“We were seeing nail starting to bubble, and we were obviously really excited,” says Knight, noting she’d been working on nail care innovation during the nail category slump. “When the time was right, we would be ready to launch [the new products], it was all about waiting for that time to come.”

Lottie London’s Velvet Skin Tint foundation comes in eight shades and retails for just under 10 pounds.

Ciate has also been able to weather the current troubles thanks to a multifaceted channel mix, including substantial online and brick-and-mortar presences at prominent beauty players like Sephora and Mecca. “We have a really strong dot-com business with Sephora. So, where our bricks-and-mortar sales have suffered, we’ve been seeing amazing growth on our dot-com sales with them. The same goes for Mecca in Australia,” says Knight. “We’re comping downwards on our brick-and-mortar, obviously, but our dot-com sales are in double-digit growth.”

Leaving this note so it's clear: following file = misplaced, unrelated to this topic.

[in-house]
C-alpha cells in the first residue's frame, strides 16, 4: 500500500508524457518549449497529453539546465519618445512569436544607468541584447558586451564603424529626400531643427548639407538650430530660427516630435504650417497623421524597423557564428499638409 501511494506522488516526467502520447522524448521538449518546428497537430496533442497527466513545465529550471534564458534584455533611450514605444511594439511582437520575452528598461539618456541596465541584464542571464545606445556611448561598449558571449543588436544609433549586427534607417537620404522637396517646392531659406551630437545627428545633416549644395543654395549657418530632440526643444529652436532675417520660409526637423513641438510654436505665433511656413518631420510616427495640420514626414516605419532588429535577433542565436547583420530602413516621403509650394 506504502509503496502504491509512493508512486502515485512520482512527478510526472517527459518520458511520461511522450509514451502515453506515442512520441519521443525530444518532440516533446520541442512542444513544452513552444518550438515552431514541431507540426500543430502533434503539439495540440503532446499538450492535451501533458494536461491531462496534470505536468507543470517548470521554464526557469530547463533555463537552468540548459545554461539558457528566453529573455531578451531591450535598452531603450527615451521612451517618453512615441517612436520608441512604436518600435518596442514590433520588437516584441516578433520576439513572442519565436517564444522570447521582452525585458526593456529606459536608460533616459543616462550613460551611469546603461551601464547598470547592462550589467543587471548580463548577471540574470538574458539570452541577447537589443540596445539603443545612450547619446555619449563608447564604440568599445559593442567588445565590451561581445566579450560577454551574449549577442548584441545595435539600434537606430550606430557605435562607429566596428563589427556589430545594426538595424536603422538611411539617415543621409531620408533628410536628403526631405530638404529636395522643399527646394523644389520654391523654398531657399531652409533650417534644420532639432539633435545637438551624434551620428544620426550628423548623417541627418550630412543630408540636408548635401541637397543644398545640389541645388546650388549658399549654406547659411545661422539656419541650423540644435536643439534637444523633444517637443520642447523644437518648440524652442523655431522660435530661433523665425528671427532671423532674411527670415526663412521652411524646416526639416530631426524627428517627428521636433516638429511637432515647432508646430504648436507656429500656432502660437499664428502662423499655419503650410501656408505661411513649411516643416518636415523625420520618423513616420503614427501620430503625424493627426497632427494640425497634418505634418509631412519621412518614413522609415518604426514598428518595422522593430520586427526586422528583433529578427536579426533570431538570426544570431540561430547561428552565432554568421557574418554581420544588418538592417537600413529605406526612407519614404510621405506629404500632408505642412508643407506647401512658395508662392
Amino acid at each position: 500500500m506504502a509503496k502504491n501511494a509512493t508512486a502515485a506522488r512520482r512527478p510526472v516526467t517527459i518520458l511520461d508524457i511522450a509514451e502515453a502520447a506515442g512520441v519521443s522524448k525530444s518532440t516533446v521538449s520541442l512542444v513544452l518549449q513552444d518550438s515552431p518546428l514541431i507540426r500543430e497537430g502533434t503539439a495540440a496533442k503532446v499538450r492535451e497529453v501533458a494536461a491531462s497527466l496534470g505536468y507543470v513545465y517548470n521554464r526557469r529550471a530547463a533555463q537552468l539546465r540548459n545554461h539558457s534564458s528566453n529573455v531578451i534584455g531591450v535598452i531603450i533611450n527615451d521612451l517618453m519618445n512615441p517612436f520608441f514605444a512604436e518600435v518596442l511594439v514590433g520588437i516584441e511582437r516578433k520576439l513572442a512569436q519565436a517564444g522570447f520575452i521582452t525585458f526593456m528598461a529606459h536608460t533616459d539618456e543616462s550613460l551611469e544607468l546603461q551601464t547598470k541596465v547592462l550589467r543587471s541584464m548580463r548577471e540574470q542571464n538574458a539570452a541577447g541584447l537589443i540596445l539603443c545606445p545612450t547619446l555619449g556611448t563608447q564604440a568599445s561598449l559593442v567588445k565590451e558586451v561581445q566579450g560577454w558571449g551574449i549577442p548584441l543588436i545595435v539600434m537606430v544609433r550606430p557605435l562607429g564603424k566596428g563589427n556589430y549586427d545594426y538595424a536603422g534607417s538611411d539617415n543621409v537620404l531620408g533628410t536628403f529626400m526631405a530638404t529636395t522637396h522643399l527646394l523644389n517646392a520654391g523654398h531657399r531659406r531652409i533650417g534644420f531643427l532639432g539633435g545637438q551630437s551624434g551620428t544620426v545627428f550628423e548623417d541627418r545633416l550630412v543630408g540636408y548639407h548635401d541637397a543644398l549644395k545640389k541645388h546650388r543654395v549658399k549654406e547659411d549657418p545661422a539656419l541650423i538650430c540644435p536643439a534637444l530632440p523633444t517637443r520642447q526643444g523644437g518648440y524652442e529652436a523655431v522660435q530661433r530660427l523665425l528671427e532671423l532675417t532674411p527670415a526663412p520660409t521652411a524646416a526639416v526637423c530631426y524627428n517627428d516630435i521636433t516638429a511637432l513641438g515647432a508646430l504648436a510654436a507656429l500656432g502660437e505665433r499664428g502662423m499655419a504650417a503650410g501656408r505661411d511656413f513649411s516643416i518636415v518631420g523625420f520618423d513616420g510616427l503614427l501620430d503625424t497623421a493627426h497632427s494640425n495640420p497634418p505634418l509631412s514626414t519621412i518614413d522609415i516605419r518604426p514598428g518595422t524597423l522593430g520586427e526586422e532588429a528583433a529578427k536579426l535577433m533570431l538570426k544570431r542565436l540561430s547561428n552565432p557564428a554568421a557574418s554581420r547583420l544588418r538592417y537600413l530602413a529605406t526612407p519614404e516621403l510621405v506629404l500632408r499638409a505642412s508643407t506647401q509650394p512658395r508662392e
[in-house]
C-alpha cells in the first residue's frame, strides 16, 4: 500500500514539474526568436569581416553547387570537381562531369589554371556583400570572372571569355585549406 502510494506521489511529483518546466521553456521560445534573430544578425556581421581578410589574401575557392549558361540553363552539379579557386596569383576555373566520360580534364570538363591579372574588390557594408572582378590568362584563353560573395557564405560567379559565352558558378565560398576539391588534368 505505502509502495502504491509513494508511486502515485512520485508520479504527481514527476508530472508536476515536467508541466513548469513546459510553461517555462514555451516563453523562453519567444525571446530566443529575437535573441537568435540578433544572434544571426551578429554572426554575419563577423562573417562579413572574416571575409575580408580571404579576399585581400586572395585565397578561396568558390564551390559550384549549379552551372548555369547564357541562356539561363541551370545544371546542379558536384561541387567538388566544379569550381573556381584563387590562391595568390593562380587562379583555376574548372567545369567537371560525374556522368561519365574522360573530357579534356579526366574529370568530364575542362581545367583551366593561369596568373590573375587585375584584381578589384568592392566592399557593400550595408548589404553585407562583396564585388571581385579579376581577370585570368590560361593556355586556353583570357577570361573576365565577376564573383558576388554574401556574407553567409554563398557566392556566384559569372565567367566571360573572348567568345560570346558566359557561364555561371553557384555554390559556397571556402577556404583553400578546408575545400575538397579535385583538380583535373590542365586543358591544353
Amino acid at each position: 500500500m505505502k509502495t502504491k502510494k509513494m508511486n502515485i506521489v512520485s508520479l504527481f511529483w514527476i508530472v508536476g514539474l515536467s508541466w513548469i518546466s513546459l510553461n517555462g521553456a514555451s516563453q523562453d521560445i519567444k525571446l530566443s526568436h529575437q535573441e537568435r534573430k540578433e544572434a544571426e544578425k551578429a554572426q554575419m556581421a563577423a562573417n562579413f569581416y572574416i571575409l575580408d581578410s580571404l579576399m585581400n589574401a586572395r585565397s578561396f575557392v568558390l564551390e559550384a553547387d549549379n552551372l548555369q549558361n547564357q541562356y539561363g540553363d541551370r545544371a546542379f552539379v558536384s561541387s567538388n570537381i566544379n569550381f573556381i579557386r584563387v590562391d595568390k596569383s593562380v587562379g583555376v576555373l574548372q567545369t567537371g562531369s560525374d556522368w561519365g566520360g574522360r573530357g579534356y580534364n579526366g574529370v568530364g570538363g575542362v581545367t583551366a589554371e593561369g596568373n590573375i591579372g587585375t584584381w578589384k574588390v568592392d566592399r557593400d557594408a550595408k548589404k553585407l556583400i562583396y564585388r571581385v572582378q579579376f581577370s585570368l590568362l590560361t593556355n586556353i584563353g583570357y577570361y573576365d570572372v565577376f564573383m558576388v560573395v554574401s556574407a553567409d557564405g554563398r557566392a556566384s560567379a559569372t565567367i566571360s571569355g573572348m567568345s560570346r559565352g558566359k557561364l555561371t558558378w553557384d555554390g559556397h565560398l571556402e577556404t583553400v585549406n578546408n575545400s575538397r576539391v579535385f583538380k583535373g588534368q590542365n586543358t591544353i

Currently, Ciate’s wholesale e-commerce business represents 10% of its total turnover, but she has ambitions to grow its share to 25% over the next 24 months. For both Ciate and Lottie London, Knight is forecasting a 25% drop in sales due to brick-and-mortar store closures. “At this time, we’ve decided not to put our team under extra pressure to try to replace that 25% by increasing e-commerce budget or the third-party e-tailer budgets,” she says. “Where we’ve cut the budget by 25%, we’re equally cutting costs. That’s a cost saving, so the two are netted off against each other as much as possible.”

Knight is pleased with how her team has been able to guide Ciate, Lottie London and Skin Proud through this difficult period. She says, “If we only sold to one channel, that would be incredibly tough right now. The model that we’ve created over the years with diversifying into multichannel and multi-brands in our stable has really enabled us to move through this time in a much calmer manner.”